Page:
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    Hello everyone,

    I was hoping for advice regarding to communication. I am currently FY1 and have been told I am polite but too quiet. This has been misinterpreted by the nurses annd even snobish (which when they get to know me they know I am a introvert). My seniors say my performance is excellent but due to the quietness there have been several complaints. This may hold me back from progressing and I really need help before its too late.

    Thank you for any advice / suggestionns on how to improve my communication skills.

    P.s I was told to make the nurses feel extremely important even if what they say is wrong
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    (Original post by Msannatee)
    Hello everyone,

    I was hoping for advice regarding to communication. I am currently FY1 and have been told I am polite but too quiet. This has been misinterpreted by the nurses annd even snobish (which when they get to know me they know I am a introvert). My seniors say my performance is excellent but due to the quietness there have been several complaints. This may hold me back from progressing and I really need help before its too late.

    Thank you for any advice / suggestionns on how to improve my communication skills.

    P.s I was told to make the nurses feel extremely important even if what they say is wrong
    Without going in to details, what are the nature of the complaints?

    I don't think that you should have to change your personality to be a good doctor. However, you do need to appease your fellow healthcare professionals, even if it is just to make your own life easier. Offer to make cups of tea or coffee and bring in the occasional snacks for the staff to eat. I disagree with the sentiment of making nurses feel more important despite them being wrong. You should acknowledge their view point and explain why you think they are wrong. Ask staff how their weekend/evening was and try to engage in normal conversation.

    The reason you have been told that your communication may stop you from progressing is when you come to request TABs. You don't want your fellow professionals to make repeated complaints about your behaviour in the workplace.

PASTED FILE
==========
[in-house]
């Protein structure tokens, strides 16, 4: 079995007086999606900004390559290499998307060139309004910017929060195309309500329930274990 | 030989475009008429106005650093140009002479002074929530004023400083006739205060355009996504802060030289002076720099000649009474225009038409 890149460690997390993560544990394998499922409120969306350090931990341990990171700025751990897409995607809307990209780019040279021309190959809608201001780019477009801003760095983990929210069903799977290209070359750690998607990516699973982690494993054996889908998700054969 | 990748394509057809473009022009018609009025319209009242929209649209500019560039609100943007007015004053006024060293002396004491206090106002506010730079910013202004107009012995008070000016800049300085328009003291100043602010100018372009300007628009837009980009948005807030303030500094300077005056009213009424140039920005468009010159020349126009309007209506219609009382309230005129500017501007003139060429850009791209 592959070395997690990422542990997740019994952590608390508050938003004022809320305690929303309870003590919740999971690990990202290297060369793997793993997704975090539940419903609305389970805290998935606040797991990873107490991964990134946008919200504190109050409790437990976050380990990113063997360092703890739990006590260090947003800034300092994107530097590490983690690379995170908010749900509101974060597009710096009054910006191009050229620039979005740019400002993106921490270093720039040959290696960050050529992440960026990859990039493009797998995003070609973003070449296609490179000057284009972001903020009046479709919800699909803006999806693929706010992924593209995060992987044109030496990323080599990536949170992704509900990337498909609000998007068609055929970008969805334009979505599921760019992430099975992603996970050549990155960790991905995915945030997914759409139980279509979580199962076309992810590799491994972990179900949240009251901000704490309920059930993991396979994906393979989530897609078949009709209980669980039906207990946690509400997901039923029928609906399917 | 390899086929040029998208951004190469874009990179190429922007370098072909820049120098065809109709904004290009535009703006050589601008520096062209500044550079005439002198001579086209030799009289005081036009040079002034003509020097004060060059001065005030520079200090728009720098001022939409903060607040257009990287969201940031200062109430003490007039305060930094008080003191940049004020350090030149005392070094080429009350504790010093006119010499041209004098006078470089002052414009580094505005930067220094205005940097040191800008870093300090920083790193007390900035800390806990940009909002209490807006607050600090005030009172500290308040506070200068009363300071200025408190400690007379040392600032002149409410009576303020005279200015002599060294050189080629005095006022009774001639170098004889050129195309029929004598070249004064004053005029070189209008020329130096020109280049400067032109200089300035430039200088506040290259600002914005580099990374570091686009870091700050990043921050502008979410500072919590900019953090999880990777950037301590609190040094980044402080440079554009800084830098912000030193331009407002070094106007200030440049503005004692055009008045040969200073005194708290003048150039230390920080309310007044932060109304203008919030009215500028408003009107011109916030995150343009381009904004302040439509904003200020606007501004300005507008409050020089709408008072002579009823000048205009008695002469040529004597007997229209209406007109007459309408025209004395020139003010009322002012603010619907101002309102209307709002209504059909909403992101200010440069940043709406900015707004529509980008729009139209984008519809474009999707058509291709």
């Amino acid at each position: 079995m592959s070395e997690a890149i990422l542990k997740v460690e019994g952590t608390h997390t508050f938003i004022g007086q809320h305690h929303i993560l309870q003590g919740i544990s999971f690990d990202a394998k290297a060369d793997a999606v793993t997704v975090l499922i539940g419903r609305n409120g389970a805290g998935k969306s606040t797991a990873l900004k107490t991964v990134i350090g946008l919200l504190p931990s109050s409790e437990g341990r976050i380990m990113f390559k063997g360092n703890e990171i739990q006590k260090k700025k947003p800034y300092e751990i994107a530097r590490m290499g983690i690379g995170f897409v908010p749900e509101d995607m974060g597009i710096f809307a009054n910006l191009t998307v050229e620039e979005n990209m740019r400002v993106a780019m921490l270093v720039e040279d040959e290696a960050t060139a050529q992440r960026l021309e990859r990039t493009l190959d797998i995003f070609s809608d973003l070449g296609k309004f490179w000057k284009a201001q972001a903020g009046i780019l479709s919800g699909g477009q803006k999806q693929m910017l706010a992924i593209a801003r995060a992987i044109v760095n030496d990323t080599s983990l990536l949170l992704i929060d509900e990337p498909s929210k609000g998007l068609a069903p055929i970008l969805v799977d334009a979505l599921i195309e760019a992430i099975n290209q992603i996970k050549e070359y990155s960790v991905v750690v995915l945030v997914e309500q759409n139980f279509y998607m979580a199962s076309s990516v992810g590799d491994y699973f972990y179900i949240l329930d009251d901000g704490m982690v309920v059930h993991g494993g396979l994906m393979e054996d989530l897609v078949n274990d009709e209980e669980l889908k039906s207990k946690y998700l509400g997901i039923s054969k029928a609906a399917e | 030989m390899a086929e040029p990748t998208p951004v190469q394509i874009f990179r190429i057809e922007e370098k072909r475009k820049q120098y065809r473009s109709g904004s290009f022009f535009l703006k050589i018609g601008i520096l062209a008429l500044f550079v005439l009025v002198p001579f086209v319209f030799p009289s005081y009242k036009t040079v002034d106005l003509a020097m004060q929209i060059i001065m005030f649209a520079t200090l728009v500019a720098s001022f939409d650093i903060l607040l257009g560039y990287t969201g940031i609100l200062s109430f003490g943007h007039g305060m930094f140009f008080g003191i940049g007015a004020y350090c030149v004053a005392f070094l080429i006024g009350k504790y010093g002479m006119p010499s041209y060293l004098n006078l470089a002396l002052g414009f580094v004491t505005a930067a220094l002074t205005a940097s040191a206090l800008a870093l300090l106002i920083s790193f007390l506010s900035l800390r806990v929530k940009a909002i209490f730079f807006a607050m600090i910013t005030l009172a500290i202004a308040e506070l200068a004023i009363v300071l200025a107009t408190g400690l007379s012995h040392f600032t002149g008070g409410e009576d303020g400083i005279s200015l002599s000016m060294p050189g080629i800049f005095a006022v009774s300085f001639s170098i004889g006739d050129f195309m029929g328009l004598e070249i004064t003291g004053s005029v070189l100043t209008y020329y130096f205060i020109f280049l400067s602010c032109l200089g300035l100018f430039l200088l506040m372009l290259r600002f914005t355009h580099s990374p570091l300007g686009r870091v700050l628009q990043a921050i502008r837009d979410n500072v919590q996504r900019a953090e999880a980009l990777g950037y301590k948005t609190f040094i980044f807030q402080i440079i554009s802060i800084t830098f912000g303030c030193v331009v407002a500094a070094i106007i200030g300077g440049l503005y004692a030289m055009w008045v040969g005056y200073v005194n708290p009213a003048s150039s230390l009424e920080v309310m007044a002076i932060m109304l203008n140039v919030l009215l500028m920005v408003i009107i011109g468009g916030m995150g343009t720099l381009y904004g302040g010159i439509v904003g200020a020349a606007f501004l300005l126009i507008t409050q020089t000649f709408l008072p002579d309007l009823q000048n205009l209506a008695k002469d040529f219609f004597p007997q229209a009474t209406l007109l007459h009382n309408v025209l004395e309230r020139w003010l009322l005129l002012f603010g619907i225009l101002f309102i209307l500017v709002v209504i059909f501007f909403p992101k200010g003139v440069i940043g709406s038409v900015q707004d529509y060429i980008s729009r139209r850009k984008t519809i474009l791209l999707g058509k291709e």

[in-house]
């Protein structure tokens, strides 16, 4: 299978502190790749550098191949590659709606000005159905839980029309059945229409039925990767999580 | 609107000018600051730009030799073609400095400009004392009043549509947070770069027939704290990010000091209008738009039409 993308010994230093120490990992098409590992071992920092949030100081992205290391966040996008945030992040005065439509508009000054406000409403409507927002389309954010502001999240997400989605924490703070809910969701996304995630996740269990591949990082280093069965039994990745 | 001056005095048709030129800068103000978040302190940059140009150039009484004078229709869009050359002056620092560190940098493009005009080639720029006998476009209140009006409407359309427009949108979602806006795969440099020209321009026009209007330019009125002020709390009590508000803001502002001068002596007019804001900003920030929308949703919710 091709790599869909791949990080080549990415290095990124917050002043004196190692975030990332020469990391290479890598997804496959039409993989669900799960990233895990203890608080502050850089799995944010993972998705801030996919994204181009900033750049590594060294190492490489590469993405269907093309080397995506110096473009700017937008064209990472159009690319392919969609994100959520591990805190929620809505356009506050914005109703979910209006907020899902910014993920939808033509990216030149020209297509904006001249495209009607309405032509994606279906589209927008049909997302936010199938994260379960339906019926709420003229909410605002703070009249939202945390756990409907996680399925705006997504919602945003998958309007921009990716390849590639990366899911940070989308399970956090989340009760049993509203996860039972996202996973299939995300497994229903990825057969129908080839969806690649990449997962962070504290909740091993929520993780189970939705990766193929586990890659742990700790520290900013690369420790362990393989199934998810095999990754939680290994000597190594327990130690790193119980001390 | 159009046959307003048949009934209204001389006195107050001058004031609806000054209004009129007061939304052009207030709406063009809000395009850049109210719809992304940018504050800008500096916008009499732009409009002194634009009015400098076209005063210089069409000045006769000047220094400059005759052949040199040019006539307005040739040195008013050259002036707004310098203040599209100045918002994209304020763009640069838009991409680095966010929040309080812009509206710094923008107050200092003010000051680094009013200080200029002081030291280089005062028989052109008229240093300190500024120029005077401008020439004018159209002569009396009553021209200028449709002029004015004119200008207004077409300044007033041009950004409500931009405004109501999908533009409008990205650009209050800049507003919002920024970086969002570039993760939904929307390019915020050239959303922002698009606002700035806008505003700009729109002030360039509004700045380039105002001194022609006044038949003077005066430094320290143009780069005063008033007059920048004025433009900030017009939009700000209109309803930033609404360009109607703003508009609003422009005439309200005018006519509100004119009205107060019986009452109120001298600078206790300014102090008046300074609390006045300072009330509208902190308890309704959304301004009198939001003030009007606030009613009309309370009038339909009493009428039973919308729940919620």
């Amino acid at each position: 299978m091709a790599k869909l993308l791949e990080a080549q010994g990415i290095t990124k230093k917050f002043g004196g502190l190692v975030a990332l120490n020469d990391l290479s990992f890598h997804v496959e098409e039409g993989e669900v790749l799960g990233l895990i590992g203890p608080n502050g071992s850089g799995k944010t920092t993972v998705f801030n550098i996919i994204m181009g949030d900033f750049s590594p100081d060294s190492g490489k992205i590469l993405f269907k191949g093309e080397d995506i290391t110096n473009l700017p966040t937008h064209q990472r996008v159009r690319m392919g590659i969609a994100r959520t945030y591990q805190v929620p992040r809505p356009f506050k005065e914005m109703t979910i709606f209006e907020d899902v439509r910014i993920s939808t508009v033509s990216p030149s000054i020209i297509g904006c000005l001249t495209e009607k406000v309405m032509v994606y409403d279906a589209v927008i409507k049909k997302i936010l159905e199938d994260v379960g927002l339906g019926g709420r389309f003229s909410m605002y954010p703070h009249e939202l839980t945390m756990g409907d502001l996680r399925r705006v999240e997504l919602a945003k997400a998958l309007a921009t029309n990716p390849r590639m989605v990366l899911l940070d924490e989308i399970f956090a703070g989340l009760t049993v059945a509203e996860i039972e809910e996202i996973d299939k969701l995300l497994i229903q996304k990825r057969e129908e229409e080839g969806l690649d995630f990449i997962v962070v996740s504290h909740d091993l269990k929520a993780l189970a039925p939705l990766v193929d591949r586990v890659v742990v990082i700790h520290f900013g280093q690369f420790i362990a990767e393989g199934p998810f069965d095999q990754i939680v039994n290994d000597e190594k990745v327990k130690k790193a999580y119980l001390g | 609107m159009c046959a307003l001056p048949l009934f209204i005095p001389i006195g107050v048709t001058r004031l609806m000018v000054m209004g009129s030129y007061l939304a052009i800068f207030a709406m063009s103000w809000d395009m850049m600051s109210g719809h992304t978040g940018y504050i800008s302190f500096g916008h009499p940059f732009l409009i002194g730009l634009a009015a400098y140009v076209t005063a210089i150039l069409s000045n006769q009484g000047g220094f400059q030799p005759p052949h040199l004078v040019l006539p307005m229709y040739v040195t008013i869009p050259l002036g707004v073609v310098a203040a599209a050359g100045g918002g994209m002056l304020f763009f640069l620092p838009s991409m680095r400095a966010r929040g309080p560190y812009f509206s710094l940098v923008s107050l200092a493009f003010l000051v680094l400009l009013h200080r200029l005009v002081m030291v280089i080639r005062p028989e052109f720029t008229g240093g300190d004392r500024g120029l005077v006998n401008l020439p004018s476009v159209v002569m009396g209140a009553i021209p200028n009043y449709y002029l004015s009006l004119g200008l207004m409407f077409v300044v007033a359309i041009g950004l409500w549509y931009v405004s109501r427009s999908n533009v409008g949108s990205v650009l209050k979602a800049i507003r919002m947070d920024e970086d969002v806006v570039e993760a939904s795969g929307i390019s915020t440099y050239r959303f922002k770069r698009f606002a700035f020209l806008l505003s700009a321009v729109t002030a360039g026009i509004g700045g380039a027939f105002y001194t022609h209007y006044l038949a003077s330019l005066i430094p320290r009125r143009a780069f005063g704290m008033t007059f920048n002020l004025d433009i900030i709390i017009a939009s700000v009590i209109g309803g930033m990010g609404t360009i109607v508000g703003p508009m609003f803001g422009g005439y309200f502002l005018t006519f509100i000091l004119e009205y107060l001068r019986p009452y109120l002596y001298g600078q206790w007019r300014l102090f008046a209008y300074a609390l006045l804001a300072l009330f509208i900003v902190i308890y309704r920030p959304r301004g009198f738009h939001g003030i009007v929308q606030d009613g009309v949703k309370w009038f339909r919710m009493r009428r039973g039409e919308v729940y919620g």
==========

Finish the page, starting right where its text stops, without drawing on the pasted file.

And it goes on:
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    I'm not a loud character either but the way I see it the job makes you work so closely with the nurses that even if you obliterate all small talk and friendliness from the equation, you have to communicate with them a lot - to let them know what you've done, especially things which need quick action and when they bring issues to your attention and also when you need answers about patients that only they can know. So I assume you must also do all of these things and are maybe lacking in the little friendly bits that go around it?

    IMO making people feel important even if they're wrong is kind-of wrong in itself (...they will then always be wrong?) not to mention pretty patronising as an attitude. If you feel like somebody is wrong you should acknowledge what they've said and explain why you don't think that is the case - so you're giving their opinion the time of day so they know you've listened, and then giving them a chance to challenge your opinion if they want to. At the end of the day a lot of nurses have been working xyz many years more than you and have buckets of experience. I always do this in conversations 'cause I guess I'm always worried that the reason my opinion is different is due to my relative inexperience. I know I always appreciate it when I'm corrected (in a friendly way!), otherwise I guess I'd be left feeling my advice/opinion is being ignored or perhaps even directly contradicted by somebody who for some reason couldn't tell me they thought I was wrong. Also, nurses bring loads of useful things to you (useful in the sense of patient care) and if you're rude to people and don't make the time for them, even if you suspect it might not be relevant, it's going to make it hard for them to bring you the things that actually do get you worried.

    Re: the friendly bits I guess I'd just say... well, be friendly haha. Always be nice to people, hold doors open, when you're asking people to do things you can always dress it up in a nice way like you're asking them for a favour, or you know they're really busy... I dunno just things that show you take them into consideration. Introduce yourself when you meet them, if you're just the two of you in a room ask all the banal questions like - are they on a long day? How many days are they doing in a row? Are they looking forward to the weekend? I dunno the things everybody likes to moan about haha. You can offer to make cups of tea and coffee which is nice, but to be honest you don't have to do that to just be approachable and friendly. I guess all the things which put me at ease are what I try to give back to other people. Small talk doesn't come so naturally to me either, but on a practical note it is the oil which greases the cogs that allow the wheel to turn smoothly. For me I feel like I do my job better and get a lot more satisfaction out of working closely and in a friendly manner with other people on the ward.

    Oh and also learn as many names as you can. That makes everything 10% better before you even start.
 
 
 
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